Technology has advanced throughout the years to provide the opportunity to install early warning sensors that automatically shut off utilities, allowing the instructor and chemistry lab users to be in a safer environment and evacuate more quickly and safely. These technological advancements reduce risks and the likelihood of emergencies.

HVAC Design Considerations

In the spring of 2021, many districts are focused on getting students back in the classrooms. With the realization that COVID-19 and newer coronavirus strands can be airborne, much attention has shifted to update districts’ ventilation systems. In addition to minimum code requirements, many districts are openly discussing implementing technology designed to regulate the amount of outdoor air entering the facility as well as the “cleaning” of indoor air. 

Many types of air-cleaning product manufacturers have seized the opportunity to educate potential customers and school districts on the benefits of their products. Whether it be enhanced air particulate filtration with higher MERV ratings; increased outside air volume; or other technologies, such as UVC, the focus is clearly on protecting students and teachers.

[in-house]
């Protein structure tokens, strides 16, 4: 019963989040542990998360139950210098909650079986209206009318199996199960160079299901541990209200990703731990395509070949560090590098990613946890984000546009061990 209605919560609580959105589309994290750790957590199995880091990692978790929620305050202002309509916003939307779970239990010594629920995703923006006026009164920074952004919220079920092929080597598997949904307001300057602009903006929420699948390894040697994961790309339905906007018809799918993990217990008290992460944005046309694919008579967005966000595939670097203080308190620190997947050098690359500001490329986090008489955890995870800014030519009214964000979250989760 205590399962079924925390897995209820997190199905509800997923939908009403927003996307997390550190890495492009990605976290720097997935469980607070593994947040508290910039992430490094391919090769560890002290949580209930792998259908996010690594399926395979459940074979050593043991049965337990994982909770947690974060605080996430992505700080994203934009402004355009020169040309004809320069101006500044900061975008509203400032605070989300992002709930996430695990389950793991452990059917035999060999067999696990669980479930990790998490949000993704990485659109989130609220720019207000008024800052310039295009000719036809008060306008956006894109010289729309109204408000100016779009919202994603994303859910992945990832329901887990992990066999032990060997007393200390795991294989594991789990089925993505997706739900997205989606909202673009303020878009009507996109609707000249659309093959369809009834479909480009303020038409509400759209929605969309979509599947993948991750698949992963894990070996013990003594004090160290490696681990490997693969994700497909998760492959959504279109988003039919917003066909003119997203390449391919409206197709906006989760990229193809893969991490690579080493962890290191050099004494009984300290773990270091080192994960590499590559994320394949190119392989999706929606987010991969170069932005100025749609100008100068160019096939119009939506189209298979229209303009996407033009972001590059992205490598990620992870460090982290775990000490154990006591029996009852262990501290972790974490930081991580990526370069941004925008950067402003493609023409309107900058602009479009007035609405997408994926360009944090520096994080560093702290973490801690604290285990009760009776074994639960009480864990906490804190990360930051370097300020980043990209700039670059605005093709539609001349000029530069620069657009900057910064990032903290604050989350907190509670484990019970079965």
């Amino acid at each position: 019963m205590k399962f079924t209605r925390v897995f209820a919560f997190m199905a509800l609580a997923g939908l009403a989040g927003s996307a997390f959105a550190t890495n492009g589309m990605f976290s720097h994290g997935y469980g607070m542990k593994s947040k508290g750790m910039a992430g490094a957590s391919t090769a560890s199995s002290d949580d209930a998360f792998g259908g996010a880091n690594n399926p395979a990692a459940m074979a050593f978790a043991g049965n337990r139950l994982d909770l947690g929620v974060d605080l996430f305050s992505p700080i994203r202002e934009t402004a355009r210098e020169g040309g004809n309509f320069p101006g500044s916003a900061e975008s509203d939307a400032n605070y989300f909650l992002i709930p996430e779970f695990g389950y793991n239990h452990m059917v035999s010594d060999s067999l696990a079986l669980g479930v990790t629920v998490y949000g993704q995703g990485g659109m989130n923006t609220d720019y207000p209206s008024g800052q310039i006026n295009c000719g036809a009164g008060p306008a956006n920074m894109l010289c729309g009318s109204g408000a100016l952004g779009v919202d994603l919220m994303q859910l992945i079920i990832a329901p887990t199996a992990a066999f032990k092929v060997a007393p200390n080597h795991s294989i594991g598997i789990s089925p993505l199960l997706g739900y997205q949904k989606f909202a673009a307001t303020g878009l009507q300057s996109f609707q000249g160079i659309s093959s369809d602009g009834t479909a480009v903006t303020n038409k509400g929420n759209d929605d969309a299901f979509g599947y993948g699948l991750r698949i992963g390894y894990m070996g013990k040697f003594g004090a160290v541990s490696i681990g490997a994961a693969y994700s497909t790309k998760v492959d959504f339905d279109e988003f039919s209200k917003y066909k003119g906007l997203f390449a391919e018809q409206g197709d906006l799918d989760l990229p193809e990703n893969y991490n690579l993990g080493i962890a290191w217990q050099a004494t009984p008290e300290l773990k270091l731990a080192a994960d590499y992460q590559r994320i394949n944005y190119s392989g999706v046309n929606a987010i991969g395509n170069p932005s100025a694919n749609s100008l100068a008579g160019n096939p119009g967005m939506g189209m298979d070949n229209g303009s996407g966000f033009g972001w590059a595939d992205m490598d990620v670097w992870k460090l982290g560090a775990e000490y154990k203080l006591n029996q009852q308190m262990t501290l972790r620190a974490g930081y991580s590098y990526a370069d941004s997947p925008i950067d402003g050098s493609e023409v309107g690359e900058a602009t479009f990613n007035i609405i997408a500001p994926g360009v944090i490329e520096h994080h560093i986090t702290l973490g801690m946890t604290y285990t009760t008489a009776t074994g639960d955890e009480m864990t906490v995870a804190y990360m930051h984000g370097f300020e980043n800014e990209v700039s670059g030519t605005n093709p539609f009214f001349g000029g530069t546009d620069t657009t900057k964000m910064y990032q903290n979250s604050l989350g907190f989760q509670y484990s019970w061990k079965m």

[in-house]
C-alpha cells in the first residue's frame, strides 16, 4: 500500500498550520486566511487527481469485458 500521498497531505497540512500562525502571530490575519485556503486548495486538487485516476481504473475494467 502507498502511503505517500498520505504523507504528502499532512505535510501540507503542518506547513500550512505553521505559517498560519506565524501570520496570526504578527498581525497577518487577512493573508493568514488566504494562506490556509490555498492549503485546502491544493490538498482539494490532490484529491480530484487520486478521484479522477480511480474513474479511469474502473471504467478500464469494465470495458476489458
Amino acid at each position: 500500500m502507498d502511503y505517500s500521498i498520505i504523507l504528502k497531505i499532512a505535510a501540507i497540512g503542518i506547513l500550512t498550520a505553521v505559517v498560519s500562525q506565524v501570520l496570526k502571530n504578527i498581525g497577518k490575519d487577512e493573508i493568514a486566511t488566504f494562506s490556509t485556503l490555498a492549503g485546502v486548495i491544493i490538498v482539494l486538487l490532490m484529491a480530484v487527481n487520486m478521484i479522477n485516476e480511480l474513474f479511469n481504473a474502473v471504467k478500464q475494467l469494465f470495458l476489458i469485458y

It is important to follow the science and engineering of products and not just look at the manufacturers’ warranties but also to look at the performance guarantee that backs up any marketing claim. In general, a warranty is written to limit liability of the manufacturer and not for the protection of the customer. The “Keep It Simple” (KIS) principle has been a cliché in HVAC applications in schools for years. Now is the time for Keep It Defendable (KID) principle in the evaluation of HVAC products and systems. Professional engineers must follow the minimum codes but also be aware of current technologies and best practices that are sometimes part of industry standards but not yet codified. 

Design considerations must incorporate the input of all design team members, including the facility owner, those who use the spaces, and those who maintain them. A laboratory space in an educational facility requires an integrated approach during design and construction as well as operation with consideration of risks and potential emergencies.